Shrine Of the Little Flower Church – Royal Oak, Michigan

I have taken my friend Christophe’s advice and tried to photograph the art deco beauty in the Shrine of the Little Flower, and see past my prejudice about its controversial history.

At the corner of Twelve Mile Road and Woodward Avenue in Royal Oak Michigan, the church is one of metropolitan Detroit’s landmark buildings. New York architect Henry J. McGill was commissioned to design the tower in 1927. The sanctuary, an unusual octagonal shaped design with the altar in the center and seats on all sides was constructed and as funds became available and was completed in 1933. Behind Christ’s head, near the top of the tower, reached by a spiral staircase, is the room from which Father Coughlin broadcast his radio programs.

Because of the unusual configuration of the property and the resulting restrictions, the architect had great difficulty devising a workable plan. He considered thousands of ideas. McGill’s final design features the church proper, an octagon, with four two-story “wings” that, together with the narthex and the Blessed Sacrament Chapel, create an overall shape of a cross. The roof is built to evoke the feeling of a tent as described in the Book of Exodus. The primitive sanctuaries of the Old Testament were protected by a heavy cover, which was stretched from an elevated central pole and reached down beyond the vertical framework of the sanctuary. The church roof is faced with copper and nickel-chrome steel. The entire structure is capped with a crown, which is surmounted by a golden cross. The crown, forming the base of the cross, also serves as ventilation for the church.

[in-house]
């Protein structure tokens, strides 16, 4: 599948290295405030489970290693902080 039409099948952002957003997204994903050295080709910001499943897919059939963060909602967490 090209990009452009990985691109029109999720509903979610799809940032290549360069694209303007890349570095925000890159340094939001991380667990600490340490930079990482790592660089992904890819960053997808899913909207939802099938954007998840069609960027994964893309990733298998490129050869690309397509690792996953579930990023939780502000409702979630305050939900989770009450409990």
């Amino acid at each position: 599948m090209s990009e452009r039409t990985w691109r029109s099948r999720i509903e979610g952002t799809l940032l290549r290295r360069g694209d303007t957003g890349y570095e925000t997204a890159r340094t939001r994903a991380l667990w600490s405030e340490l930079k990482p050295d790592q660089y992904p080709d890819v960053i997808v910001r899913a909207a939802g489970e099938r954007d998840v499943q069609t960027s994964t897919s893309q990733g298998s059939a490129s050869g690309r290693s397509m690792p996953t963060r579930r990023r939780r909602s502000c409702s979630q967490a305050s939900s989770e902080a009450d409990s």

This building was made possible by revenues generated by its pastor Father Coughlin, the fiery and controversial radio personality whose broadcasts had 3.5 million listeners at the height of his popularity. Father Coughlin, initially a supporter of the programs of President Franklin Roosevelt, and later a strenuous opponent, spoke on the radio about economics and politics more that religion or spirituality. His broadcasts and his magazine Social Justice espoused anti –Semitic and fascist policies favored by Benito Mussolini and Hitler. He railed against what he called the “Jewish – Bolshevik” conspiracy. He was finally forced off the air in 1939 just after the German invasion of Poland. He continued his efforts in his magazine until he was finally forced by the Bishop of Detroit, to cease his political activity and resume his duties as a parish priest.

For more information about Father Coughlin:

en.wikipedia.org/wiki/Charles_Coughlin

and;

www.ushmm.org/wlc/article.php?lang=en&ModuleId=10005516

and;

www.ssa.gov/history/cough.html

Uploaded by ShinsanBC on 20 Aug 09, 5.42PM EDT.

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